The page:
You saw this term in the “Friendly” Terms section, but it all boils down to where you are on the list and what considerations you and those before you have. If you’re 10th on the list, chances are that you’ll never see a dime. It gets worse if people higher up have a multiple greater than one. That takes more money from the settlement pot before getting to you.
Again, these are just some terms I consider to be “Unfriendly.” There are others out there that you might add to this list. It’s all about their use and your perspective.
Now, onto neutral terms…
Some terms will be blah. They don’t really fall under “Friendly” or “Unfriendly”. These are what I call non-considerations. If it’s neutral, it’s mostly inconsequential, and I don’t really consider it in my go/no-go investment decisions.
Pre-Money and Post-Money Valuations
Unless they’re low, pre-money and post-money valuations are pretty much worthless.
To figure out the post-money valuation of a pre-money opportunity, take the pre-money valuation and add the maximum raise amount. This will show you the company’s valuation after the round (assuming they hit the maximum raise). It’s a nice way to figure out your potential ownership at that time.
The post-money valuation has already done the math for you. Either way, I use this as a quasi-ownership calculation. The only issue I have with these evaluations (and even valuation caps) is that most companies calculate them arbitrarily. They look at a competitor and say, “We’re worth that much.” or even think they’re worth more. Sadly, most of the time, that’s as deep as they go.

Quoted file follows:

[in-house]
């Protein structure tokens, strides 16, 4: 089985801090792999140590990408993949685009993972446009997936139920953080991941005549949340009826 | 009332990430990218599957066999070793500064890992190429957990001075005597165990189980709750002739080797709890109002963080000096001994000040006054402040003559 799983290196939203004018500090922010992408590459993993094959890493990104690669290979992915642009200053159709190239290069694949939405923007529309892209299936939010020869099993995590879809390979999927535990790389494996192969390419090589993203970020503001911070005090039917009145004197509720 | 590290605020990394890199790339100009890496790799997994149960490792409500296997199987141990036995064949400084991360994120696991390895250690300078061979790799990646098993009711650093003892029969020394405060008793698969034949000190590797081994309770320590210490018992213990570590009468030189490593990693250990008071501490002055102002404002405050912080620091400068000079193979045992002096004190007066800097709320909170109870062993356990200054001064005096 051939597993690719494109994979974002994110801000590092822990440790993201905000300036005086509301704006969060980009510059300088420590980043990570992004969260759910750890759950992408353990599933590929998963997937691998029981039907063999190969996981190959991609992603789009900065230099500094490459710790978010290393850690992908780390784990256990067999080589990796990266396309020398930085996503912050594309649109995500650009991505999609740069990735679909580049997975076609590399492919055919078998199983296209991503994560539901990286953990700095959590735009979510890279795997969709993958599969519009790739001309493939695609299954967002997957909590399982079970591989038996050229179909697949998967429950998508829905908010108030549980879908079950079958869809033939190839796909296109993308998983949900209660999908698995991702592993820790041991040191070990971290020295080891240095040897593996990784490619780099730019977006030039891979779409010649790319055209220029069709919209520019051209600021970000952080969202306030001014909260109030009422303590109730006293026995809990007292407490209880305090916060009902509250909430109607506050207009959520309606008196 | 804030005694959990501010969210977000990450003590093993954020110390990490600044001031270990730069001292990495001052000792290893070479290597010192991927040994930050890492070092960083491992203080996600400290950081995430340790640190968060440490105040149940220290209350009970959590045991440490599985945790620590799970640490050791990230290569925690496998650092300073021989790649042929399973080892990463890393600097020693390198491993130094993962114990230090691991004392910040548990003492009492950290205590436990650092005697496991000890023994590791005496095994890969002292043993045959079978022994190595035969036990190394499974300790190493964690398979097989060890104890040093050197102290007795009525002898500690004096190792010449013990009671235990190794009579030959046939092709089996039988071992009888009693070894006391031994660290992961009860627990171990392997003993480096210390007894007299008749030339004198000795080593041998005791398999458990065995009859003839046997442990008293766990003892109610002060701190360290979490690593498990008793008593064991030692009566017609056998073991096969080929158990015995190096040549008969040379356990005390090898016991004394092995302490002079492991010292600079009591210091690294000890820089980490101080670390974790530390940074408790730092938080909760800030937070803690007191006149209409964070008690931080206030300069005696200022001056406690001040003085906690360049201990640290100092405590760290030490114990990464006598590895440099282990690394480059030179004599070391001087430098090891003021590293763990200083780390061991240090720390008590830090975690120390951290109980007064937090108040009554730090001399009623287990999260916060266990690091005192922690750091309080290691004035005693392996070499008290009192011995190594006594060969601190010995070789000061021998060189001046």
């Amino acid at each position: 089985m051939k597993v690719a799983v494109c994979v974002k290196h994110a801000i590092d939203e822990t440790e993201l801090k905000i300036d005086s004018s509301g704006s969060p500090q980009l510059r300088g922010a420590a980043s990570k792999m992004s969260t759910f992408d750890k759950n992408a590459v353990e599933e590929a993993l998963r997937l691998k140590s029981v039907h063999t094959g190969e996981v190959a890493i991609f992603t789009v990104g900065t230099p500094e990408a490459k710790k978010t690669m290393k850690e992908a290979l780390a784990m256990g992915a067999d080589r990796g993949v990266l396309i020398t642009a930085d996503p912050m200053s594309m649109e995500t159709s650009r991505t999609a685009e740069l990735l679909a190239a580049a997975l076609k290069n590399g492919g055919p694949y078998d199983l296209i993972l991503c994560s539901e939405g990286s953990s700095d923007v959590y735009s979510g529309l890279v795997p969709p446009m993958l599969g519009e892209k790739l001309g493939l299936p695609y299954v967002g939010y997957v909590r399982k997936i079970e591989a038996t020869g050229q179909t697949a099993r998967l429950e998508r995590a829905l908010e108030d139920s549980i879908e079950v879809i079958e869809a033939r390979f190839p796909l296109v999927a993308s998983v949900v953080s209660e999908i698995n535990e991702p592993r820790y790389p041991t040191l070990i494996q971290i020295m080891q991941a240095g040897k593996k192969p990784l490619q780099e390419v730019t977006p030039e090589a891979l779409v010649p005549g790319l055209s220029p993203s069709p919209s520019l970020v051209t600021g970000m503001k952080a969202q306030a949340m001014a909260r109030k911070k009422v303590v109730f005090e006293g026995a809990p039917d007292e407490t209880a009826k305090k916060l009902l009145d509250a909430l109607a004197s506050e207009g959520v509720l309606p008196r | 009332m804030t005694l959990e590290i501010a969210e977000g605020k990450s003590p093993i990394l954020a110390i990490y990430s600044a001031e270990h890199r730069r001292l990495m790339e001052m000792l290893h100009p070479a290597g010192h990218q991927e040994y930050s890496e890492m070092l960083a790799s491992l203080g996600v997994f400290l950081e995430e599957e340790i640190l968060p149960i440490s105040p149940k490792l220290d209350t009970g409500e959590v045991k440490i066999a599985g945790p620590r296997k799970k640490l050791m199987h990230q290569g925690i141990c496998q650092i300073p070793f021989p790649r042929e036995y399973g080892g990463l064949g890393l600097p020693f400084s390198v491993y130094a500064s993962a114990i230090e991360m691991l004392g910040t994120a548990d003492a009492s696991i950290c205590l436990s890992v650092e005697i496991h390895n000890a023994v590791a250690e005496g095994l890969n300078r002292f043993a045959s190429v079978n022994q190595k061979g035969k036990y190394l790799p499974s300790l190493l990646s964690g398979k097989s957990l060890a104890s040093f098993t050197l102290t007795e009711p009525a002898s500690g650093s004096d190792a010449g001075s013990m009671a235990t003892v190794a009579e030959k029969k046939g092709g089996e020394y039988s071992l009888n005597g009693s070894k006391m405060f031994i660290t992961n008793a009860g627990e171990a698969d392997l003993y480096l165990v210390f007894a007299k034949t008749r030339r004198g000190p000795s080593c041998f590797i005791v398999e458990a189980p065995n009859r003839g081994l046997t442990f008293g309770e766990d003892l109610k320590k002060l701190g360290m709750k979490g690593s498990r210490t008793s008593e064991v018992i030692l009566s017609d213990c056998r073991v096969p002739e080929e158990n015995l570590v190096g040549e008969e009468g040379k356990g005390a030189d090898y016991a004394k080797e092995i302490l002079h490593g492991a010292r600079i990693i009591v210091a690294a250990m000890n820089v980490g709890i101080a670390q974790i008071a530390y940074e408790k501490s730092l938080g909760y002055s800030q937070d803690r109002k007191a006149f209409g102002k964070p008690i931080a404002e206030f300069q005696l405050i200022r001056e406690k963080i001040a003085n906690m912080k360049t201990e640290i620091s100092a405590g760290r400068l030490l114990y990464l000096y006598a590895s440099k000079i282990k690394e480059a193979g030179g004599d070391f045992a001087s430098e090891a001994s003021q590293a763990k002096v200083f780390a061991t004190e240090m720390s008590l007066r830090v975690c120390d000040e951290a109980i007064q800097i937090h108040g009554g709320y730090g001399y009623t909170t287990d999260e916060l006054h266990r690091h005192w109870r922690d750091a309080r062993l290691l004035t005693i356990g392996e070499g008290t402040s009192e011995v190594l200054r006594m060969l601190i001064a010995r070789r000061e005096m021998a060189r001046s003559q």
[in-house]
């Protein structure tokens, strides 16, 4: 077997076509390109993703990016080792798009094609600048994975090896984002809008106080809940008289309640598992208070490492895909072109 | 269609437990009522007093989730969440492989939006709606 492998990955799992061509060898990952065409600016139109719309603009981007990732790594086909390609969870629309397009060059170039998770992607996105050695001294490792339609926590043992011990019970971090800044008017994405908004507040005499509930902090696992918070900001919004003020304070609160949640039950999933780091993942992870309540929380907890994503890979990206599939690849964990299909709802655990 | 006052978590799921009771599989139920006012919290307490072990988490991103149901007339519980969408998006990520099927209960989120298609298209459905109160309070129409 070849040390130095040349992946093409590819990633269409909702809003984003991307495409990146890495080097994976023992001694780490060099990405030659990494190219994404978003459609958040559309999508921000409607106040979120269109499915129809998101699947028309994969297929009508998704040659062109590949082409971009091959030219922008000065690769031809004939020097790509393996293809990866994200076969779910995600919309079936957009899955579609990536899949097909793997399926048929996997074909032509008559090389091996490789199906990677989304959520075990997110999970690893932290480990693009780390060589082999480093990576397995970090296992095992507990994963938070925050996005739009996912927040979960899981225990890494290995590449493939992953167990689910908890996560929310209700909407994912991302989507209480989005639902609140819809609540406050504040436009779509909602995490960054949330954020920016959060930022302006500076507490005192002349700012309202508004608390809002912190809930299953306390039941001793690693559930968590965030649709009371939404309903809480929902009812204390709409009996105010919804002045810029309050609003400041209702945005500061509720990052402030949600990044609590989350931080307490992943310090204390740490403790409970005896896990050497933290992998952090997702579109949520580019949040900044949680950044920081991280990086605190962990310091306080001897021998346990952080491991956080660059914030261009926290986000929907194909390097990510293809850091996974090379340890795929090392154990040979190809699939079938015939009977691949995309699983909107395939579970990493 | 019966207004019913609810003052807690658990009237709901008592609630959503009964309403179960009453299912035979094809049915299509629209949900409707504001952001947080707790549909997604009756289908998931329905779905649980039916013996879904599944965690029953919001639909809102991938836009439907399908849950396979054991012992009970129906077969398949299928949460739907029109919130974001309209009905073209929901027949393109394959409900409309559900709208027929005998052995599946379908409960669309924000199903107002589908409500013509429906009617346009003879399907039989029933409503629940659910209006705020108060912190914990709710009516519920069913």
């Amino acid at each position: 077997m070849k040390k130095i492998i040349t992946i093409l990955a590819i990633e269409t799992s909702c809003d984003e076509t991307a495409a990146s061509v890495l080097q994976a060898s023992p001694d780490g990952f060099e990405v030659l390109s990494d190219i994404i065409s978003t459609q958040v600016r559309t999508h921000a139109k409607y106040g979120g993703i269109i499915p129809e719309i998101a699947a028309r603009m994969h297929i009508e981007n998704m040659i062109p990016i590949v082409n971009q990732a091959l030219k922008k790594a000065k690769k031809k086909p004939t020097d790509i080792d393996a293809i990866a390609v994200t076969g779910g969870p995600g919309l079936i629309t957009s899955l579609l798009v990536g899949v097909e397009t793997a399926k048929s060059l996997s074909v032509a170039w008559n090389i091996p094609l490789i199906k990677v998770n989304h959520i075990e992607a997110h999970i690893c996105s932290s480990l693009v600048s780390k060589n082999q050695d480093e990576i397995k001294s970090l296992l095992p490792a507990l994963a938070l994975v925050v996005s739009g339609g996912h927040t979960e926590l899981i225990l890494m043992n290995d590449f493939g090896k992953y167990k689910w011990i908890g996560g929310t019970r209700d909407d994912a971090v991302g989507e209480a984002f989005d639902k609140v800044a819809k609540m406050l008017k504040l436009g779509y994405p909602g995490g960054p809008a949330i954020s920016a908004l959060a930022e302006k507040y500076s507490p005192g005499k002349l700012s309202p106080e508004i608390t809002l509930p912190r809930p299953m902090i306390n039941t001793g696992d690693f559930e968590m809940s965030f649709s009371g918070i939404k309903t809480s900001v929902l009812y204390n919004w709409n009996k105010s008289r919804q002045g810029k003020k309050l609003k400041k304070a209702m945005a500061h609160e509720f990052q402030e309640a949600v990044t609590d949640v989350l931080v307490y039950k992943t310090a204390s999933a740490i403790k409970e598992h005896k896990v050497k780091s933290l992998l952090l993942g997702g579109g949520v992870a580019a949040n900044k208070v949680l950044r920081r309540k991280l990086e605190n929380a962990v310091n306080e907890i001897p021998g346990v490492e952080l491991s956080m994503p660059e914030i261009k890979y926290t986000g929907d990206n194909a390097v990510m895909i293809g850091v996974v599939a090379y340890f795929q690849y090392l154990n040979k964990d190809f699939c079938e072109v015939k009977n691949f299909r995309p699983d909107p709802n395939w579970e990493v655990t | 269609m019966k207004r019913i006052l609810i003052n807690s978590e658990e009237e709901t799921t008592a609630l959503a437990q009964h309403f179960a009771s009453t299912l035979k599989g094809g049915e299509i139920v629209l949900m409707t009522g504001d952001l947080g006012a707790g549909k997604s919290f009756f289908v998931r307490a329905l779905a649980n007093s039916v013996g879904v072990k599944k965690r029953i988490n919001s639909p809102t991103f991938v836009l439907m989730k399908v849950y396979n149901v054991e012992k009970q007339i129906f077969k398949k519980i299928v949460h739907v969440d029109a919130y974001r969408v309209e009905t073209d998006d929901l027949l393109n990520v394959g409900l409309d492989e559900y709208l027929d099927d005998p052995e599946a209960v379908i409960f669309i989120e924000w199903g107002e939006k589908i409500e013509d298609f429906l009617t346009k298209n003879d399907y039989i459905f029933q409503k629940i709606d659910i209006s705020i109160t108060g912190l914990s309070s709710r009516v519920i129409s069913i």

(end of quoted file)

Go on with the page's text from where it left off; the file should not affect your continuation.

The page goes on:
That said, some companies will explain how they reached their valuation, and you might be surprised at the effort put forth. It’s those companies that I put more faith in, as they took the time to really see where they stand.
A Cautionary Tale
You may or may not have heard of a company called Toptal. This company, by all measures, is very successful. It boasted a YoY growth rate of 30% for several years and revenues in the hundreds of millions. For the most part, it is a successful company, but it screwed its investors and even its employees pretty hard…
The short story is, the CEO carefully crafted investment and recruitment documents that basically said, “You’ll get equity when we raise more money after the initial seed round.” The stickler here is that he avoided raising any more money and, thus, never had to convert the investor’s notes.
Although not a common occurrence, it’s always a good idea to view opportunities with a bit of skepticism and be on the lookout for potential red flags that could save you from something similar down the road.
Angel Investing 101 | Critical Deal Terms Conclusion
I hope this Angel Investing 101 | Critical Deal Terms article useful and learned something you hadn’t known before. Just keep in mind that these terms are not stand-alone options. Almost every deal will have a mix of them. Many times, that mix will be both good and bad. It’s up to you to determine which terms hold more weight for you and if the deal, as a whole, is a good one for your situation and follows your investment policy.
Remember, not every founder is out to get you. Yes, the cautionary tale above is sad, but most founders are really looking to make a difference and do good by their investors.
After all, these companies are their babies, and many founders are serial entrepreneurs. Once their babies leave the nest (AKA, merge, get acquired, or IPO), they’re off to start another family, and they want you to back them again. Treating you right in previous endeavors paves the way for your investment in their next one.
Now, I’d like to hear from you. What did you think of this article? Did you learn something? Is there another term you think should be added to this list? Is there an example you’d like to add or change you think should be made to the above? Is there another topic that you think would be a good fit for the Angel Investing 101 series? Let me know by commenting below.